There are multiple Atari collections, from old Atari 2600 games to Lynx titles. There are also collections from Data East, Interplay, Piko Interactive, Technos, and the Oliver Twins. Not every game is from the ’80s or ’90s: Some are recent retro-inspired titles such as frenetic arena shooter Xeno Crisis and platformer Tanglewood. The library is still growing with Jaleco, Indie Heroes, Worms, and Code Masters collections coming later this year, which will take the total number of titles to more than 200. (I’d love to see a Bitmap Brothers collection!) 

It’s a good mix of classics and obscure games that ran on a wide array of consoles, including the NES, SNES, the Sega Genesis (Mega Drive), and the Mattel Intellivision. You miss out on the feel and layout of original controllers, but a firmware update now lets you remap buttons in some titles; I haven’t run into any problems with custom layouts. 

There are a few old 8-bit Atari titles in here that are probably best forgotten, but the curated approach encourages you to try every game. Searching through to find familiar favorites is a part of the fun, but there are several titles I didn’t recognize until the loading screen and music triggered a dose of nostalgia. 

I mostly don’t miss physical media, but sliding the Evercade cartridges into place is undeniably satisfying. And I particularly like that every game collection comes with its own case, art, and a little color booklet filled with a brief history of each game. Sometimes having an endless list of games, as you typically do with emulators, can lead you to skip unfamiliar titles or get frozen in choice paralysis. That’s easier to avoid when you’re swapping cartridges with the Evercade.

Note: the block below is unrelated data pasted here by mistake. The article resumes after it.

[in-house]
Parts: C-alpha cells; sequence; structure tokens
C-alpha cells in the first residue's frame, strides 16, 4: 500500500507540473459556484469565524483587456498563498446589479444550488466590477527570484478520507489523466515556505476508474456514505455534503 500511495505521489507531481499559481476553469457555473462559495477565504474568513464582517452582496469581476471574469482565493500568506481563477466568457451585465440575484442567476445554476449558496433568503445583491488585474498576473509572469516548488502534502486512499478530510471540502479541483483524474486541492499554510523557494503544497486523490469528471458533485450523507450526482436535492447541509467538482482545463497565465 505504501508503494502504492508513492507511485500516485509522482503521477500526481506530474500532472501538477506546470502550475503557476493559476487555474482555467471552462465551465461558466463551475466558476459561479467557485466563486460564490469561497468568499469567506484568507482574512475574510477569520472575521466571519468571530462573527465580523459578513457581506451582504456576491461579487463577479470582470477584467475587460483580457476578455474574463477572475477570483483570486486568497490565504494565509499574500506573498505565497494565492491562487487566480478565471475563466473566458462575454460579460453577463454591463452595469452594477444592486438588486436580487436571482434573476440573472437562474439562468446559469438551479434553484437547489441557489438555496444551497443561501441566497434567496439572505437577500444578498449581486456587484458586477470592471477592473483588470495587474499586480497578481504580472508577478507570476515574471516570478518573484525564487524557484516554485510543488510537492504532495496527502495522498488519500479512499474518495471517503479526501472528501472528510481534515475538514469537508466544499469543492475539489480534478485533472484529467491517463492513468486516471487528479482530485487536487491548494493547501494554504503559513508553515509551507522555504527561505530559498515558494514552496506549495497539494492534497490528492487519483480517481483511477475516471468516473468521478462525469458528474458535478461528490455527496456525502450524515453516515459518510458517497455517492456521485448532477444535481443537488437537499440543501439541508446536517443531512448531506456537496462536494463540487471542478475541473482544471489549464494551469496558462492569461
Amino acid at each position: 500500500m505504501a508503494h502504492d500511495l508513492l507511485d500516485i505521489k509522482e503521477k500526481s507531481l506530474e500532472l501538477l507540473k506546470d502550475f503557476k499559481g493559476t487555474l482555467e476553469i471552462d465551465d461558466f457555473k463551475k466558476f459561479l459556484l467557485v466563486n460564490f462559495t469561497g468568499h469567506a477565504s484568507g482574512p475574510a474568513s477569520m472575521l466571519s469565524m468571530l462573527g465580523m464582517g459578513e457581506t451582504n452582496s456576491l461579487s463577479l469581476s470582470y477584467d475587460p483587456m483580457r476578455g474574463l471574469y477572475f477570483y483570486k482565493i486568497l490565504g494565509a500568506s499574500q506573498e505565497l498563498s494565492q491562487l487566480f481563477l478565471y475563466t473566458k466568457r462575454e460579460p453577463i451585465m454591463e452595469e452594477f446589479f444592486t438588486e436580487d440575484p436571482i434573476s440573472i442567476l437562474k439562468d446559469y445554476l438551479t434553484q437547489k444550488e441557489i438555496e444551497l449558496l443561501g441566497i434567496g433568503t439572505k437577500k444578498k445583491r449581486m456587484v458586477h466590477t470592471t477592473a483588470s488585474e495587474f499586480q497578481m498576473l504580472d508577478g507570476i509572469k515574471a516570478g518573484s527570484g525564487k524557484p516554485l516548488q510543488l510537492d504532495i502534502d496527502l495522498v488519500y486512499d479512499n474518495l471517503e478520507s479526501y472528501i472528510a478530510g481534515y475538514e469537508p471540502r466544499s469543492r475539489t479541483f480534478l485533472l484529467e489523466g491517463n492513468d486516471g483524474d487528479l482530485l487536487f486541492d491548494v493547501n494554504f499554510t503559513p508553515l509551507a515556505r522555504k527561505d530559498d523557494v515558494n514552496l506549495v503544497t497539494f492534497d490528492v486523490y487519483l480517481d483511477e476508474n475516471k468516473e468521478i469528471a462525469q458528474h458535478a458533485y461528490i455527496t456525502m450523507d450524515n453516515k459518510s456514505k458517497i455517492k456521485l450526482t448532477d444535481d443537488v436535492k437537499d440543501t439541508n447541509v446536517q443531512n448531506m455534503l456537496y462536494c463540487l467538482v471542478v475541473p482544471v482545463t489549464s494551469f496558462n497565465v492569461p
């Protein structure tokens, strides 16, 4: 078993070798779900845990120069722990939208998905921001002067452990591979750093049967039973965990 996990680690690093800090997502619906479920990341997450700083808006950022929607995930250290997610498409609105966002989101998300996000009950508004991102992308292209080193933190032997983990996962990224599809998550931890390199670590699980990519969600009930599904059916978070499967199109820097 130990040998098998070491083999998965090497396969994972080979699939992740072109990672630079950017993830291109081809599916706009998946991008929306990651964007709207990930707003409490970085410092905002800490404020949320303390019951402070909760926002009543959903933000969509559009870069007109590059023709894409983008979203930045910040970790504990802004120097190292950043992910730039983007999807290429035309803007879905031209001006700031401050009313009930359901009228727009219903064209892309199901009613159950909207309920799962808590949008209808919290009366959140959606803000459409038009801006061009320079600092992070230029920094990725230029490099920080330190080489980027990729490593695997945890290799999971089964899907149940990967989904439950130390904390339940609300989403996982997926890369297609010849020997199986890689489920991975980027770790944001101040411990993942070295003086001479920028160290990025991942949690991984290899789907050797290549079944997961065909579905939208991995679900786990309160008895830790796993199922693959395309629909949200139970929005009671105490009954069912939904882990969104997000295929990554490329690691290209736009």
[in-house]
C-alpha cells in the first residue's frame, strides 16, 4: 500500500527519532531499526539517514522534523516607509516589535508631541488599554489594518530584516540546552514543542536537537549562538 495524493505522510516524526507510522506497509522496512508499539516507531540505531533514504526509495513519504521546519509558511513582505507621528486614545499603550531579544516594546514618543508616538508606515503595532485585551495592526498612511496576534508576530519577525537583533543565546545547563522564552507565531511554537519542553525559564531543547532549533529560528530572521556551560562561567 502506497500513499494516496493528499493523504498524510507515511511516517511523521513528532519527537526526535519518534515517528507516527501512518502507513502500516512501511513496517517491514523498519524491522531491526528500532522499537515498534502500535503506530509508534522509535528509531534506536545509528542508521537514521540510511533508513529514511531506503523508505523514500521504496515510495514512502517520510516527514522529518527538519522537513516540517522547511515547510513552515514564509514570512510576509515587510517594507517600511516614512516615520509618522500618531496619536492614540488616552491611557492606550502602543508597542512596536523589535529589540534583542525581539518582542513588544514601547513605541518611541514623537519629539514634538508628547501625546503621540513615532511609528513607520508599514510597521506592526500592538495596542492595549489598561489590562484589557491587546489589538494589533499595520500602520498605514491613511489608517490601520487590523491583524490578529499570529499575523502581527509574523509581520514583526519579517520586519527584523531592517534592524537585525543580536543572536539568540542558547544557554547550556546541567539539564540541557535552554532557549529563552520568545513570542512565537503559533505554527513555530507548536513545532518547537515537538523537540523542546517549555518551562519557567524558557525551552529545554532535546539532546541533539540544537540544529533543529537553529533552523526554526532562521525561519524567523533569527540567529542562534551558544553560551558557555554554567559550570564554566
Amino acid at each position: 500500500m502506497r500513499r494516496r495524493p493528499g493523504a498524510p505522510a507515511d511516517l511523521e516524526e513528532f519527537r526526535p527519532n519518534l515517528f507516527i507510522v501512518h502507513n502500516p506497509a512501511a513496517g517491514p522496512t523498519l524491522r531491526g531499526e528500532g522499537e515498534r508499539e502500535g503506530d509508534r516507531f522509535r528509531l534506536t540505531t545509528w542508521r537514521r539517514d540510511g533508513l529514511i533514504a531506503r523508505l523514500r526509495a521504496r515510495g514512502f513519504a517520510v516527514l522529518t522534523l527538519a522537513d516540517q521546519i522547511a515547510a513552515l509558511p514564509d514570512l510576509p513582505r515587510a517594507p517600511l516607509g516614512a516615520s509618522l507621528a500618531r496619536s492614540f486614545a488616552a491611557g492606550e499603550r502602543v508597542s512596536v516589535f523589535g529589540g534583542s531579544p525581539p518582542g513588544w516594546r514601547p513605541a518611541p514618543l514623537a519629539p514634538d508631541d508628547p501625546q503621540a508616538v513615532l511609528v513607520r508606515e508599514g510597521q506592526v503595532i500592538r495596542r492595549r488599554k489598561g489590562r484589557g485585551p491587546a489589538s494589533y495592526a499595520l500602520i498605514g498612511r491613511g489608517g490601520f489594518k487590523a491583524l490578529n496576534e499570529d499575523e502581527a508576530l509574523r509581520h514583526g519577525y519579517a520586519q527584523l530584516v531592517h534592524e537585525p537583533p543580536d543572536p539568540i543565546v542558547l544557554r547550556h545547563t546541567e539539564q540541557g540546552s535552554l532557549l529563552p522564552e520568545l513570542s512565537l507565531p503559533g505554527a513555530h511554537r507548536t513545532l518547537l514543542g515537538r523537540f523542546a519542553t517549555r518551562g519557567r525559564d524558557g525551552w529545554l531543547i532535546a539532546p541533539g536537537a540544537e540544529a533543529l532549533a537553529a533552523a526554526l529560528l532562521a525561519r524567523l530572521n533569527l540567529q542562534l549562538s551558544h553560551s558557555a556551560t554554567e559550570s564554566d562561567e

My favorites are Galaga and Pac-Man—my kids spent hours trying to beat my high score. The gone-but-not-forgotten beat-’em-up genre is well represented with the Double Dragon series, Iron Commando, Splatterhouse 3, and the hilariously bad Two Crude Dudes. And there’s plenty of platform fun with Earthworm Jim, racing with Checkered Flag, and adventure with the Dizzy series. 

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Photograph: Evercade

The biggest downside is the lack of multiplayer support, which is a shame when there are games like Clayfighter and Double Dragon II. The company might be addressing this soon; it recently teased Evercade VS, a way to potentially play multiplayer games on the system, for April 23.

Have someone wanting to spectate you? Sharing the screen is tricky, because if you tilt the Evercade too much the screen can be hard to see. We had the most fun when I plugged it into the TV, but I had to buy an HDMI-to-mini HDMI cable to do this (make sure to get a long one). The console then simply turns into a controller. Many games look surprisingly good on a 65-inch screen, but a few titles like Electro Cop are headache-inducing. 

For All Gamers 

The Evercade is better than most mini retro consoles, and it supports a far-more-eclectic collection of games. It’s polished, offers a big-screen experience, and is relatively affordable, even with the price of an HDMI cable and extra cartridges factored in. As my household has proven, there’s fun to be had here for gamers of all ages. 

It’s not just a nostalgia cash-in. Real care and attention have gone into the design, with love and reverence for retro gaming that shows.